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Crosscurrents is our award-winning radio news magazine, broadcasting Mondays through Thursdays at 5 p.m. on 91.7 FM. We make joyful, informative stories that engage people across the economic, social, and cultural divides in our community. Click here to listen to full episodes.

Meet Oakland's First Poet Laureate: Dr. Ayodele "WordSlanger" Nzinga

Dr. Ayodele Nzinga.jpg
The Lower Bottom Playaz
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Dr. Ayodele "WordSlanger" Nzinga

This year, for the first time, Oakland's Cultural Affairs Division began accepting nominations for the city's inaugural Poet Laureate program. The rules were that the nominees had to be over 18 years old, had to have lived in Oakland for at least five years, and show a demonstrated record of community engagement. Nominations ran for a month. On June 10, the winner was announced: Dr. Ayodele “WordSlanger” Nzinga.

"I think that Oakland has an interesting history that is not extremely well known or remembered, much like America has an interesting history that it struggles not to remember out loud," Nzinga says.

Nzinga will, among other things, be required to write a poem that commemorates the whole city. But it won’t be her first on the place she calls home.

"I have spent a lot of time talking about Oakland, and the subset of Oakland that come from West Oakland. And West Oakland fed into East Oakland," she says. "This is a place where people came to be free, when they left the South with nothing, freed into nothing, leaving with nothing."

She says that writing is her way of examining her city and the world.

"I actually make sense of the world through writing myself to clarity." She recalls: "I've always kept journals. There's something comforting about words. I don’t think anything can happen or be real without words."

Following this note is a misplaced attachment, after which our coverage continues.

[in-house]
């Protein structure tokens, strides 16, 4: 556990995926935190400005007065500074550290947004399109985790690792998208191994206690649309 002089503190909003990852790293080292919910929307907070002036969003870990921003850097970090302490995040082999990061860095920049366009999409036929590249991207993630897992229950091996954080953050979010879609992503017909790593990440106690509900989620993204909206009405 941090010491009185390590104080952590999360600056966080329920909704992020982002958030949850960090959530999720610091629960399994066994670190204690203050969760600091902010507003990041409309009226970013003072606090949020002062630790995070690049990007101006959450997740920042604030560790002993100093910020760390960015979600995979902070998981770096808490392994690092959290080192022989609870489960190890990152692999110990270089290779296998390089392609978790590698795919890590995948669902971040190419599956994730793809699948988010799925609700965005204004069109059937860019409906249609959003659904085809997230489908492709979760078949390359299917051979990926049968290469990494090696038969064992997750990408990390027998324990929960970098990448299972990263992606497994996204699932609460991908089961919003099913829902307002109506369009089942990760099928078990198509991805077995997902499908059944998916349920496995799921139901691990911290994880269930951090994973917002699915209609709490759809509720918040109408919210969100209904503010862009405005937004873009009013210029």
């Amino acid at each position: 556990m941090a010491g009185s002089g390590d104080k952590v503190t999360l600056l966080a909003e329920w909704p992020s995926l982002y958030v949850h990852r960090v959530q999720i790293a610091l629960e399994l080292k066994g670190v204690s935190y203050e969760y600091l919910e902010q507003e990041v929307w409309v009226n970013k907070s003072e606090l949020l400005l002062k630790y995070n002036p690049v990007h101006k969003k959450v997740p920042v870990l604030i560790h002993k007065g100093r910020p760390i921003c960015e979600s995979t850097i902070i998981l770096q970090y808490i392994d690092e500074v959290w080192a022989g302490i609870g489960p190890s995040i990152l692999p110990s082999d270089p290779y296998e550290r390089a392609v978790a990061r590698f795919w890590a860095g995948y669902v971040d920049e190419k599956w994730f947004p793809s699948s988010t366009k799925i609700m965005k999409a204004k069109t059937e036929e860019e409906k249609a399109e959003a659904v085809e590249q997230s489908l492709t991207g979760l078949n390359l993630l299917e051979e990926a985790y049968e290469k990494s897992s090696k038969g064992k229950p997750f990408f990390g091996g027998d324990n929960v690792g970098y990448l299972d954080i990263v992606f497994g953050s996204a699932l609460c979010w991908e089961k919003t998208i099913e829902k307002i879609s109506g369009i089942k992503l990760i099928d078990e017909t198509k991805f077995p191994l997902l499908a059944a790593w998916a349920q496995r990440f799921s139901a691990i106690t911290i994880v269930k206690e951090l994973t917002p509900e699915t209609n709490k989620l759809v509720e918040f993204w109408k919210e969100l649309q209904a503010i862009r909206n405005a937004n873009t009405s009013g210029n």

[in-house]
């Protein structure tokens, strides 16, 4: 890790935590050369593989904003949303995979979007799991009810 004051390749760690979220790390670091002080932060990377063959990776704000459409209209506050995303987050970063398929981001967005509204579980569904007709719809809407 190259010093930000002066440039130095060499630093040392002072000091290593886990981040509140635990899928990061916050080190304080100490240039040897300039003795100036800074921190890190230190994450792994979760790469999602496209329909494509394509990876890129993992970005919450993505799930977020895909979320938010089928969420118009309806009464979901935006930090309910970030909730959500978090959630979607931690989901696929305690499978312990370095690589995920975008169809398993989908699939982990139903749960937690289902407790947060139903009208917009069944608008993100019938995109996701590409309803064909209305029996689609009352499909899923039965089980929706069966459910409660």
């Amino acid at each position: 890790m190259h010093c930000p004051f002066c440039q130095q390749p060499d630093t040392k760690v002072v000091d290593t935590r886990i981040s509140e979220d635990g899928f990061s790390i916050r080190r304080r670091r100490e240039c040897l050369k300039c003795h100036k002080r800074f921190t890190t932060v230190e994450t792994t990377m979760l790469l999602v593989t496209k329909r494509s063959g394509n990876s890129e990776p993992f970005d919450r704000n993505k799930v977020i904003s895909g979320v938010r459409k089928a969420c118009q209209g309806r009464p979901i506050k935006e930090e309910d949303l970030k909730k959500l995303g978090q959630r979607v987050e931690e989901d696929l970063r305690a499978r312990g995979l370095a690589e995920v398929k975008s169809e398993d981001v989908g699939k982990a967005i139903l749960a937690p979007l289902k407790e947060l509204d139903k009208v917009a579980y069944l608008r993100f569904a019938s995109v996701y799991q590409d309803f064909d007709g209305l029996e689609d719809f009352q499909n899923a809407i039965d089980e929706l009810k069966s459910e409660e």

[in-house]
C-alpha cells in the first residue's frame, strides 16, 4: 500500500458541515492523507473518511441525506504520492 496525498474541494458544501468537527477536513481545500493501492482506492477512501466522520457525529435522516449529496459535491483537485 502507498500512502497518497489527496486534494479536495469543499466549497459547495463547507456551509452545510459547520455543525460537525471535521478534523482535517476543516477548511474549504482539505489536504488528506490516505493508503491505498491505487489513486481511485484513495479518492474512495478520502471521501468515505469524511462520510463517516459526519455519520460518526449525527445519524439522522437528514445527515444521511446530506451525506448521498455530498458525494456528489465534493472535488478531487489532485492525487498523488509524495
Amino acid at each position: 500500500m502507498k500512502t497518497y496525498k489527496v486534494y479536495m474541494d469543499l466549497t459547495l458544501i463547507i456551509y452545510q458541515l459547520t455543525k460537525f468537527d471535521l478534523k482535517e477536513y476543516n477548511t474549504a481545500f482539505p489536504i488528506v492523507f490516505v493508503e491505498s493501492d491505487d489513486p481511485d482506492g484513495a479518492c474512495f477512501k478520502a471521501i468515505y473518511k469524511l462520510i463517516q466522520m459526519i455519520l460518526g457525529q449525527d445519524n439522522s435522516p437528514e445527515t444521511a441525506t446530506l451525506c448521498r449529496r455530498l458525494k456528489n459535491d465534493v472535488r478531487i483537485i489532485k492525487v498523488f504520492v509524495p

"There's something comforting about words. I don’t think anything can happen or be real without words."

Dr. Nzinga is usually all over Oakland, writing plays, essays, teaching, and more. But on the day she found out she was going to represent the city as Poet Laureate, she was, like many of us during the pandemic, at home.

"It began as a series of phone calls. The first one [was] from the people who were in charge of the selection process. And that kind of landed like shock, really," she says. "They tell you: ‘Don't tell anyone until we make the formal announcement.’ So I walked around for two to three days feeling like I was going to explode."

Oakland’s Cultural Affairs Division created the Poet Laureate position with the hope of making poetry more accessible to everyone in the city, promoting what they call “the transformative power” of the art form.

"The overarching goal is to bring more poetry to the people, right? The hope is that the Poet Laureate will not be cloistered in City Hall," says J.K. Fowler, who works on Oakland's Cultural Affairs Commission.

He and Cultural Affairs Manager Roberto Bedoya created the Poet Laureate search program and led the Oakland Poet Laureate Oversight Committee, which reviewed the nominations and decided on a winner. Fowler noted that many Oakland community members have long wanted a poet to represent them.

"The Poet Laureate is someone that is integrated — has been integrated — in the culture and the world of Oakland," he says. "They're with the people. They're doing the work. They're building alliances. They're building collaborations. They're working across mediums and various art forms to give voice to various types of artists."

A deep involvement with Oakland’s communities was one of the first things the selection committee looked for when deciding who would be named the Poet Laureate. Fowler sees the position as a point of reference for how Oaklanders understand their city and each other. For Dr. Nzinga, this understanding starts with a little tough love.

"The truth isn't always easy or shiny. I've been known to rattle a cage or two - to say what people think but don't say in polite company," she says. "So, it feels right that Oakland, with its history of connection to the Black arts movement — which supported the Black Power movement, pushing the envelope — that I could be its Poet Laureate."

The new Poet Laureate is a big believer in the collaborative power of poetry.

"Poetry is a universal language," she says. "What happens, perhaps, if young Asian children and young Black children write poetry together, and they get to, perhaps, share their experiences of what violence looks like in their community? What would happen if Youth Speaks had events where people who are 80 or 90 read poems too? What happens if people from MFA programs who do poetry do it in juvenile hall with kids who are struggling to get out of middle school — much less get into a higher education program?